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I’m Having Surgery
Understanding Your Anesthesia Care
If you need surgery, you may be wondering what to expect. This can be a stressful time in your life, but rest assured, we are there for you every step of the way. Our board-certified anesthesiologists are trained to assist you throughout all aspects of your care. Read below to find answers to questions that may be coming up.
Frequently Asked Questions
What is an anesthesiologist?
What are the different types of anesthesia?
The type of anesthesia you will receive will depend on the type of surgical procedure you need as well as your medical history. Your anesthesiologist will create a plan tailored specifically to you. Here are the common types of anesthesia:
Monitored Anesthesia Care (MAC)/Sedation: Monitored Anesthesia Care (MAC) means that you will receive sedating medications while being monitored by your anesthesia team. You will be sleepy and comfortable but not completely asleep like you would be under general anesthesia. Typically, your anesthesiologist or surgeon will use numbing medications to keep you comfortable. Because you are not under general anesthesia, you may have some memory of the procedure.
Regional Anesthesia: Regional anesthesia involves numbing an area of the body so that surgery can be performed without pain. This may involve injecting numbing medication around a group of nerves (for the upper or lower extremities) or in the spine (such as an epidural or spinal block).
General Anesthesia: General anesthesia is a complete loss of consciousness so that you are unaware of any sensations or pain. This is accomplished with a combination of intravenous medications and inhaled gases. This may require the placement of a breathing device.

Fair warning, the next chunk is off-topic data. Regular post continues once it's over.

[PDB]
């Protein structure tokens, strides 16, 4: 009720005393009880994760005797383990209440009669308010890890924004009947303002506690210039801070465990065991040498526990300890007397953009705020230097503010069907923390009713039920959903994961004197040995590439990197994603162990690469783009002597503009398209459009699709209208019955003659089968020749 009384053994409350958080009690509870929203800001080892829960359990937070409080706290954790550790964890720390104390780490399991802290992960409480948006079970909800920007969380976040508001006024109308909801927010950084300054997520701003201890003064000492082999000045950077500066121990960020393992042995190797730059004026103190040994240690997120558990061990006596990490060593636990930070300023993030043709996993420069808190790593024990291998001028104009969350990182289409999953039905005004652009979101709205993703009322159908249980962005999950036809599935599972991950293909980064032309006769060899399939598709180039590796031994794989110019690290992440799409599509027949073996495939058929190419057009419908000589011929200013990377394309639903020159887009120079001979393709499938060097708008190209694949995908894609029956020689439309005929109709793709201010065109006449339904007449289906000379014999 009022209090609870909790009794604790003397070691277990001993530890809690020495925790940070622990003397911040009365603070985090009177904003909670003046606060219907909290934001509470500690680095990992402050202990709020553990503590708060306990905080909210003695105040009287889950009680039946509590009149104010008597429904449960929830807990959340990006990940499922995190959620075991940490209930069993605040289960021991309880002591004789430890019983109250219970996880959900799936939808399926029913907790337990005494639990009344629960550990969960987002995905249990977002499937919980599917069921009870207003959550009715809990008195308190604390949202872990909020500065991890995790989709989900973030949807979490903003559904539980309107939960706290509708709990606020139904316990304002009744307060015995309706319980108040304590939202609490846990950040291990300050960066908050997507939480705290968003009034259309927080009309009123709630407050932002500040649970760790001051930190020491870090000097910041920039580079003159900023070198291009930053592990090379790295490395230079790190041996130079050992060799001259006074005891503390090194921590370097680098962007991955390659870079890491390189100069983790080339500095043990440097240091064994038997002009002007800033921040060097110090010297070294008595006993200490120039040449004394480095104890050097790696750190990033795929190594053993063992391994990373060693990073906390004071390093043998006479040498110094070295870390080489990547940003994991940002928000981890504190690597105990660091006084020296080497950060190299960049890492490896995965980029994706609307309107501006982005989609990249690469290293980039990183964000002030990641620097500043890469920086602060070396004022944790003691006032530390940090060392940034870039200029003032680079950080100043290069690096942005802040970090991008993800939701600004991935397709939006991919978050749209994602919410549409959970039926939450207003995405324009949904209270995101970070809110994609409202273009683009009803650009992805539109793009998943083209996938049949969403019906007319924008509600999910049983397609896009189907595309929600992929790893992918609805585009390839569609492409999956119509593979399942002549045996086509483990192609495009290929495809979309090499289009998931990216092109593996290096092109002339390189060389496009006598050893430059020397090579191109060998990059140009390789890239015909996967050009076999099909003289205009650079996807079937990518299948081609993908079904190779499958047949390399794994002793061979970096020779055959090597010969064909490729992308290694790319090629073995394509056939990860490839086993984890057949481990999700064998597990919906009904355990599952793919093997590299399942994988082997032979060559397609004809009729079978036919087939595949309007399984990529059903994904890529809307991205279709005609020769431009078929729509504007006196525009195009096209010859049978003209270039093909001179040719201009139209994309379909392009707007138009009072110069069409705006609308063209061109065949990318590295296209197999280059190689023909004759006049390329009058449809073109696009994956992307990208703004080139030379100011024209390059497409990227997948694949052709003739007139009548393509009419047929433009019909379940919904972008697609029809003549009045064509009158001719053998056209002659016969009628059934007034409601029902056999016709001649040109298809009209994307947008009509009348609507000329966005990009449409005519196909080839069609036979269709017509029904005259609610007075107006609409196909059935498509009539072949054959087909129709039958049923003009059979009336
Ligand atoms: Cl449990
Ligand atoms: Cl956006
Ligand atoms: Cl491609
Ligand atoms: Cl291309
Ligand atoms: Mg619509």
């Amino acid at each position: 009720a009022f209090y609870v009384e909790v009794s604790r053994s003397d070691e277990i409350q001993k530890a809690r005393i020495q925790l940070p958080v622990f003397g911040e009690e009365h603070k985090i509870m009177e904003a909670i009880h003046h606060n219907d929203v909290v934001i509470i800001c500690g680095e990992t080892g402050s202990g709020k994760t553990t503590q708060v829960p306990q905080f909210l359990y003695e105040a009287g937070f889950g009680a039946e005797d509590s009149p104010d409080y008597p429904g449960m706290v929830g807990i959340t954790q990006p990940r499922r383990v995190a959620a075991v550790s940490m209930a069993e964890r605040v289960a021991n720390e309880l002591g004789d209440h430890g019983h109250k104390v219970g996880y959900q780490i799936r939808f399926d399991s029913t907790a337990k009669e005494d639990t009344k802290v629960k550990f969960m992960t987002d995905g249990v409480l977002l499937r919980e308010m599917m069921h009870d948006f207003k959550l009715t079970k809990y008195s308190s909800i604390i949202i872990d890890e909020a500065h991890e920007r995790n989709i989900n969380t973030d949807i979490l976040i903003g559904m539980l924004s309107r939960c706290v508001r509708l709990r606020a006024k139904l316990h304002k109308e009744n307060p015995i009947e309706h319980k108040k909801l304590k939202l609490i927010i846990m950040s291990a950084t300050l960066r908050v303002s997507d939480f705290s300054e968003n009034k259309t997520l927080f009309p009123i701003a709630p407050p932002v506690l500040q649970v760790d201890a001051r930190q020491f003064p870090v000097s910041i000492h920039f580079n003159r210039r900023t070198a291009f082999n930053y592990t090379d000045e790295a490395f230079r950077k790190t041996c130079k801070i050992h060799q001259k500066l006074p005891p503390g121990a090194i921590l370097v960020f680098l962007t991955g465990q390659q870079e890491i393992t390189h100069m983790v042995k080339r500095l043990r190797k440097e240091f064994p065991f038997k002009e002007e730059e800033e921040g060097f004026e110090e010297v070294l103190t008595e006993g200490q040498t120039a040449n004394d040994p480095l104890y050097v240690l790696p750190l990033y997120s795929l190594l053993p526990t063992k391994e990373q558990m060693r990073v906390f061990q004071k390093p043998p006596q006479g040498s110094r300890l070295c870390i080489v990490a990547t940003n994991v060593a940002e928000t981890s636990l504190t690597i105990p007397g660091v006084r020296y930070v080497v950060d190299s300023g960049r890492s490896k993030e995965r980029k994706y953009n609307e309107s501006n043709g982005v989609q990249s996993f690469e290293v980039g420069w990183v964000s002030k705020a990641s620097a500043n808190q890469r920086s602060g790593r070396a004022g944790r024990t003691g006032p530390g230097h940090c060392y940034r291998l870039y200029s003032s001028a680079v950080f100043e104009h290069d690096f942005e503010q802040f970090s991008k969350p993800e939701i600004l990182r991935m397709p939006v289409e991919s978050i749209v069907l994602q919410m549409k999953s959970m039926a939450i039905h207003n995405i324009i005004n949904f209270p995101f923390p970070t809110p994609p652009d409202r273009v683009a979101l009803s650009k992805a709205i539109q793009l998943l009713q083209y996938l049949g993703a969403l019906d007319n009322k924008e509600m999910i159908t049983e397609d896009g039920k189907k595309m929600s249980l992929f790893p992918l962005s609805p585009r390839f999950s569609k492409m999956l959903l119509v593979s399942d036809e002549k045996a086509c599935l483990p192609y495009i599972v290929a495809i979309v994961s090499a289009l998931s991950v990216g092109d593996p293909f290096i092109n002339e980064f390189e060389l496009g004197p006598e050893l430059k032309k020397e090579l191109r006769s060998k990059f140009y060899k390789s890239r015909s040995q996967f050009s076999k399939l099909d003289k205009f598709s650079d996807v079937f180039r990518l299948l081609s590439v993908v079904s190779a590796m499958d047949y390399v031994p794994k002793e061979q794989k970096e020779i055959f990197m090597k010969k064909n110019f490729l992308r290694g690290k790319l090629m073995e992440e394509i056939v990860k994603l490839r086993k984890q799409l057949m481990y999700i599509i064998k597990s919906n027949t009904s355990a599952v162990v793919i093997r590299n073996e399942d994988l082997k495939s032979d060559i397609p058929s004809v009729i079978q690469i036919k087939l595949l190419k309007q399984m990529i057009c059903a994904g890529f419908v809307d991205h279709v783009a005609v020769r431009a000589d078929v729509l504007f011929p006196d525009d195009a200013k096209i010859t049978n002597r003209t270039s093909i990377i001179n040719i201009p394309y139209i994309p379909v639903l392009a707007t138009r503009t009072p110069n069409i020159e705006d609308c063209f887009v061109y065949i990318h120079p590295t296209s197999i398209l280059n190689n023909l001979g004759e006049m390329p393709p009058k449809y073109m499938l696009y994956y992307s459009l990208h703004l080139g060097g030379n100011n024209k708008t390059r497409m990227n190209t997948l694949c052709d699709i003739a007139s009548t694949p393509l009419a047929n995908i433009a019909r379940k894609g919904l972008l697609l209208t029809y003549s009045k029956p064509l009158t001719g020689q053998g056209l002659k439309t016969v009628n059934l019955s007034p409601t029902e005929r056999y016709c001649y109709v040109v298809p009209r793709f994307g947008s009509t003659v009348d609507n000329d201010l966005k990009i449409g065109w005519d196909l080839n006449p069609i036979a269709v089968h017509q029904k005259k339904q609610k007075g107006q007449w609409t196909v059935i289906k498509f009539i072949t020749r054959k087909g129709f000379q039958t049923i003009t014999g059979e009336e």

Why can't I eat before surgery?
Anesthesia relaxes your muscles, including those that prevent food and liquids in your stomach from entering your lungs. If food or beverages do enter your lungs, it can cause life-threatening complications. We ask that you not eat or drink for specific periods to ensure that your stomach is empty before you receive anesthesia.
What medications should I take the day of surgery?
You will receive a call from one of the pre-surgical nurses to review your medication list. It is important to follow the directions carefully. If you are unsure, please bring your medications with you on the day of your surgery.
What are the risks of anesthesia?
All types of anesthesia involve some risk. However, major complications are rare. Common side effects of anesthesia include; sore throat, upset stomach, sleepiness, headache, chills, confusion and muscle aches. Risks associated with anesthesia depend on your age, health, type of surgery and type of anesthesia. Your anesthesiologist will review your specific risks before surgery.
Will I get sick to my stomach?
Nausea, or an upset stomach, and vomiting can be common side effects after undergoing anesthesia. Your anesthesiologist will provide medications to help prevent and treat these symptoms. Please let your anesthesiologist know if you have had issues with an upset stomach or vomiting after anesthesia in the past.
Will I have pain?
It is normal and expected to have some discomfort after surgery. We believe it is of great importance to manage your pain adequately. Our anesthesiologists provide pain medications and numbing medications to help reduce the amount of discomfort you feel. Your treatment plan will depend on your medical history and what surgery you are having. Your anesthesiologist will review their pain plan with you before surgery.
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Will I remember the surgery?
Awareness under general anesthesia is very rare. Certain situations, such as emergency surgery, can increase the risk. Some types of anesthesia, such as sedation or “twilight” anesthesia where you are not completely asleep, may come with some awareness of the procedure room. However, in these cases, we ensure you remain comfortable and free of pain.
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What if I still have more questions?
If you still have questions, please don’t hesitate to reach out using the Contact Us link at the top of our website. Additionally, the American Society of Anesthesiologists patient resource center may have the answers to your questions, too.